Robert Kolodner, the national coordinator for health information technology in the Department of Health and Human Services (HHS) recently spoke to attendees at the 2009 HIMSS Conference about the changes and deadlines that have come out of the HITECH Act.
Note: Title XIII of Division A and Title IV of Division B of the American Recovery and Reinvestment Act of 2009 are commonly referred to as the “Health Information Technology for Economic and Clinical Health Act” or “HITECH Act”. The key amendments to the privacy and security regulations issued under the Health Insurance Portability and Accountability Act of 1996 are contained in Subtitle D of the HITECH Act.
There are number of key milestones facing HHS.
By April 18th
HHS must issue guidance for how to render protected health information unusable if it is breached.
The phrase “how to render protected health information unusable if it is breached” sounds, well, bureaucratic. As technologists, we would ask what exactly does that mean? Alan S. Goldberg, Adj. Prof. of Health Law, George Mason University (www.healthlawyer.com) asks “Can PHI be unusable but readable and decipherable or must the information be unusable, unreadable, AND indecipherable or else it will be not secured; and regardless, what do these terms mean?
A very interesting reply from James Pyles,
I know a little about this language.
This language was inserted as a substitute for “encrypted” which some in the IT community thought was too restrictive and would not take into account future developments in technology, so it is intended to be disjunctive and generally meaning that if the information is improperly disclosed (or “breached”) it cannot be used, without extraordinary measures, to the damage the individual. Note in section 13402(h)(2) that the Secretary, “not later than the date that is 60 days after the date of enactment of this Act”, shall issue (and annually update) “guidance specifying the technologies and methodologies that render protected health information unusable, unreadable, or indecipherable to unauthorized individuals” including the standards developed under section 3002(b)(2)(B)(vi). The guidance would have to be out by April 18, by my count.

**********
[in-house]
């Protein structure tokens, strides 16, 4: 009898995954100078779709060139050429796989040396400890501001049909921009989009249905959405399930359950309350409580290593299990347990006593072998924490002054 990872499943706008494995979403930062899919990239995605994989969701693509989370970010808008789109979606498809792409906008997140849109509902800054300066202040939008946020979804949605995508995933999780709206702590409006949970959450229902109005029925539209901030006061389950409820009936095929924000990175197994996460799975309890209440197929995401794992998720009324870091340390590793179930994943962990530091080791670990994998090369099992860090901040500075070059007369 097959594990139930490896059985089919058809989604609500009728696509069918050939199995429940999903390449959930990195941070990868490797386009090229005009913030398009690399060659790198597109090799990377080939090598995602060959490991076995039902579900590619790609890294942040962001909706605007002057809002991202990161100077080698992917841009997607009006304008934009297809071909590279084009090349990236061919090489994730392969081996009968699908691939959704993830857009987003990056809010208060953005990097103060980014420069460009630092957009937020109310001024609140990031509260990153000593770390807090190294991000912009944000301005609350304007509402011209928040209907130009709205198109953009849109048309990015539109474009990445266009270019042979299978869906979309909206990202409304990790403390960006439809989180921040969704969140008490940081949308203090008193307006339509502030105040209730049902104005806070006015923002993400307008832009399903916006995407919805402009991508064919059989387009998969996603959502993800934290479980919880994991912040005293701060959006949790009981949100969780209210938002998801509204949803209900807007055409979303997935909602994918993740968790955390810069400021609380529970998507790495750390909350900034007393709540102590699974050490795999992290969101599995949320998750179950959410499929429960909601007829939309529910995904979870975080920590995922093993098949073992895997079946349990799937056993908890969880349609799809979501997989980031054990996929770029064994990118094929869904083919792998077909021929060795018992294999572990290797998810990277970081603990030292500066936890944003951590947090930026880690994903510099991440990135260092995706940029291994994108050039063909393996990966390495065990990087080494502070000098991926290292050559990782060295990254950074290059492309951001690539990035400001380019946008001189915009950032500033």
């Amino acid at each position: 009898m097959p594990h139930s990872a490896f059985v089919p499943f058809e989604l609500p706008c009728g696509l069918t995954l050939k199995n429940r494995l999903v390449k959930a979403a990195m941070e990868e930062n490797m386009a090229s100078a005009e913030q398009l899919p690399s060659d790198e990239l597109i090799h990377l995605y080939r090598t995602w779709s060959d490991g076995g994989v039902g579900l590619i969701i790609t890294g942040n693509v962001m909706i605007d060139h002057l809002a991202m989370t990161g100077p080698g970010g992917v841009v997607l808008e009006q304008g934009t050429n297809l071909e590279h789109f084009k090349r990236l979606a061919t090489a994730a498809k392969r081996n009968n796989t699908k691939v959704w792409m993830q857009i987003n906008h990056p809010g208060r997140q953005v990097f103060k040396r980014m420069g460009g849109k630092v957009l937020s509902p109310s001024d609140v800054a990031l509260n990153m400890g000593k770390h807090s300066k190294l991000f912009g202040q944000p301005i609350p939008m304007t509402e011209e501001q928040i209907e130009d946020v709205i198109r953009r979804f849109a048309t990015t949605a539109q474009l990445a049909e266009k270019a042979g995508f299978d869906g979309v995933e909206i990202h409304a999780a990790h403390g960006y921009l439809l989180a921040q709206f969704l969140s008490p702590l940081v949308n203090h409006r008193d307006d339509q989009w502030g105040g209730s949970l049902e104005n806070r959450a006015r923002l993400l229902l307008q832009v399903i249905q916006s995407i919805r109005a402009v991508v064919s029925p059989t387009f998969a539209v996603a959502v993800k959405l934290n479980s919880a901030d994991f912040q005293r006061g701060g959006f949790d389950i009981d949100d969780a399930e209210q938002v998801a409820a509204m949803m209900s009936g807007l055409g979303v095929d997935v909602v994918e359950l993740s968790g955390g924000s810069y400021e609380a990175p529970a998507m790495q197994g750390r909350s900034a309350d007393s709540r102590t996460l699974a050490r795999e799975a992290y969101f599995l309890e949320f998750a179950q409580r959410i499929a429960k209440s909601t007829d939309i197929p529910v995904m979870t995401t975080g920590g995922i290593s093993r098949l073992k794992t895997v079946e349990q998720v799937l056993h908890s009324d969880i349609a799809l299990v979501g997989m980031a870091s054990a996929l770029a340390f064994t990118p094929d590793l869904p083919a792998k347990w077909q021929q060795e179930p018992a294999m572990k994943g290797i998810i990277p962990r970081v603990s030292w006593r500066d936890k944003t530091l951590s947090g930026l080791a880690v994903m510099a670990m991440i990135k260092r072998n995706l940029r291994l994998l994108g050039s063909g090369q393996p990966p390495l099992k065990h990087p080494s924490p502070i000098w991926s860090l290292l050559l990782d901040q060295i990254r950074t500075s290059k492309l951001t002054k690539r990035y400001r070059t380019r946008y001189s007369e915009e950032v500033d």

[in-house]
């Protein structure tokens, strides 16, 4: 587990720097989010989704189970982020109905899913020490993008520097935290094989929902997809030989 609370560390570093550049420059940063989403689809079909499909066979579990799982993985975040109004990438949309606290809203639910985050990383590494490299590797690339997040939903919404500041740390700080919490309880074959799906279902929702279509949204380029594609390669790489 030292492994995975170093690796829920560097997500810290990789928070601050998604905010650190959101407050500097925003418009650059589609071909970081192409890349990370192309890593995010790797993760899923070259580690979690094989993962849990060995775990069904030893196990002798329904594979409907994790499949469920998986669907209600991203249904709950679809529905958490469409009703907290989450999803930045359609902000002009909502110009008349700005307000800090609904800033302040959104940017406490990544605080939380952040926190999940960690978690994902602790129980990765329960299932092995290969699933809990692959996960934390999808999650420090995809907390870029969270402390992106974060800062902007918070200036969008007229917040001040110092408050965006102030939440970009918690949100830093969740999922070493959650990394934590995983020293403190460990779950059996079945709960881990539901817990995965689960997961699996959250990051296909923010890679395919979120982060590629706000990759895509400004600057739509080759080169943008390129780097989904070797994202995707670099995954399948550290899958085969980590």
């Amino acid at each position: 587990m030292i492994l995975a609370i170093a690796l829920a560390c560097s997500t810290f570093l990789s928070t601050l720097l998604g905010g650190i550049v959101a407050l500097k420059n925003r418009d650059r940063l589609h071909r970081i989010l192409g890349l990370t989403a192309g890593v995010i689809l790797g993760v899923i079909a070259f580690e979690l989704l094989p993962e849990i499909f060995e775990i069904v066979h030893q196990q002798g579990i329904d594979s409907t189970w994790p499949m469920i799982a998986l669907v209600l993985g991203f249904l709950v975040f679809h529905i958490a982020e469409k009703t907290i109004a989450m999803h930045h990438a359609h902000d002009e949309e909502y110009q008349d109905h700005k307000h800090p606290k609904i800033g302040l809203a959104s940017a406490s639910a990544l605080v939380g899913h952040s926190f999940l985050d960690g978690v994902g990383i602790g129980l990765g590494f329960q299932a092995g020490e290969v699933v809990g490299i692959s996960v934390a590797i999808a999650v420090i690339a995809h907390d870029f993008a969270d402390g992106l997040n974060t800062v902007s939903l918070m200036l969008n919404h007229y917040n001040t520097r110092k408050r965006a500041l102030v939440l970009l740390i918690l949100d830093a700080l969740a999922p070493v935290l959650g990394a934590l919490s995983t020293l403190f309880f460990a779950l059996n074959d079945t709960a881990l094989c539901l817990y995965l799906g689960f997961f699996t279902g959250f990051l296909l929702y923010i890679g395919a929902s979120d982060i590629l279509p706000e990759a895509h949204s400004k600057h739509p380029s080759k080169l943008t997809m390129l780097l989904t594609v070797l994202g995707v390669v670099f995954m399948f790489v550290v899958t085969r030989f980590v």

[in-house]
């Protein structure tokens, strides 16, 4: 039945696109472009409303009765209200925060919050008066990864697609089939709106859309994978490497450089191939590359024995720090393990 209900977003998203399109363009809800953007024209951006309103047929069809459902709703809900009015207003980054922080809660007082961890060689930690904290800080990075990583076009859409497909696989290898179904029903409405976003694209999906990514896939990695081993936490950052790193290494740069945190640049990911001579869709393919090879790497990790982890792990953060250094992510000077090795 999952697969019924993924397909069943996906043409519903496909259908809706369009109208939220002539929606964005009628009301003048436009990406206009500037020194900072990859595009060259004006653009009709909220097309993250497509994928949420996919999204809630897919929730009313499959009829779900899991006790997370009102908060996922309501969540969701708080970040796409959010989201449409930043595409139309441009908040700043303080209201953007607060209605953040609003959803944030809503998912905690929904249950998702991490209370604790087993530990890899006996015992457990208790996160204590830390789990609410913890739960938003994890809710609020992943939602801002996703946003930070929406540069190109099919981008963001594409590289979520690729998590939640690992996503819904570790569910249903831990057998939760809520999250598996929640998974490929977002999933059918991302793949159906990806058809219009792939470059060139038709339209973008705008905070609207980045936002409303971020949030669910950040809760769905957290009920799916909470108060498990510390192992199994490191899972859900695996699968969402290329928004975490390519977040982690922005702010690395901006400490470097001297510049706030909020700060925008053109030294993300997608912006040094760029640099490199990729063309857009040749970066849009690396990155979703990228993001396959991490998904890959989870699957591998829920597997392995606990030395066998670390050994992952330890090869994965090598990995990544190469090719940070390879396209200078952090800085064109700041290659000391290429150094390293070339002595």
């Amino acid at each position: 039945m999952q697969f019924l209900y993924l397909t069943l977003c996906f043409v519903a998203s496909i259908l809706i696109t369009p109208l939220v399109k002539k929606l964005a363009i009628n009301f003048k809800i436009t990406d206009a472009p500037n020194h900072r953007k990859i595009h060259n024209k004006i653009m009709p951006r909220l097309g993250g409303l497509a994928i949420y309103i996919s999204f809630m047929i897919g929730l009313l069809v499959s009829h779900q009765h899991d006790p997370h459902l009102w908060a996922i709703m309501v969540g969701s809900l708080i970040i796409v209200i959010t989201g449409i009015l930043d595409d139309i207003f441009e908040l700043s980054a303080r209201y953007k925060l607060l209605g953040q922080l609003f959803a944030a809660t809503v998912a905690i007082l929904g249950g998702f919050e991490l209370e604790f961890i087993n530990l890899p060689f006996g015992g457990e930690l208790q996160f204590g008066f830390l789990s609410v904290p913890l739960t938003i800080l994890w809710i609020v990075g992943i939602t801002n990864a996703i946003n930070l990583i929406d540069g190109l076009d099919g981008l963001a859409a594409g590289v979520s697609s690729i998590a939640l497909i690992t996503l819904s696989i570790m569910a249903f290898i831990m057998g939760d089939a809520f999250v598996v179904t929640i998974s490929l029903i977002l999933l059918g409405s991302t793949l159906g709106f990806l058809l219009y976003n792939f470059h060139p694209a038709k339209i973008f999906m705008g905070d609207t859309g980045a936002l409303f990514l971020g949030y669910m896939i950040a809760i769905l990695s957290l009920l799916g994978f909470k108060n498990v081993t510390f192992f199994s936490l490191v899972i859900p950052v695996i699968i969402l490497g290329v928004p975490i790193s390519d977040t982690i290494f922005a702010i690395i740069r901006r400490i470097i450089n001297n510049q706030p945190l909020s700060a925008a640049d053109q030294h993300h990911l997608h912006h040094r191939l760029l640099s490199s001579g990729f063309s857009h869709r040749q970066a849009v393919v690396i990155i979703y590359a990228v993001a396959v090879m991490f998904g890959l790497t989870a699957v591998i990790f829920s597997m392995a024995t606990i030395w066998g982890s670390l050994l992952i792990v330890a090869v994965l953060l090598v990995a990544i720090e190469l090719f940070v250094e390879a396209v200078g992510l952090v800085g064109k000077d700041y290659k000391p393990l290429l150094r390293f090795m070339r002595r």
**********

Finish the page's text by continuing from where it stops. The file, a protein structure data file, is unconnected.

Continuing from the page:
So, in conclusion, we will be watching and waiting to hear exactly what “how to render protected health information unusable if it is breached” will mean for technology implementation as well as how an audit will access an organization’s ability to address this standard.
Here are some other interesting deadlines to watch for from Department of Health and Human Services (HHS). Stay tuned to your friendly neighborhood blog for more updates.
On May 18th
HHS must present to Congress its 2009 operating plans for implementing IT provisions.
By May 18th
Deadline for the HIT Standards Committee to develop a schedule for assessing recommendations to the HIT Policy Committee.
Interim final rules covering breach notification of personal health records data are due in August.
The 2010 operating plan for health IT initiatives is due to Congress in November.
HHS must have interim final rules for initial sets of standards to support a national health information network.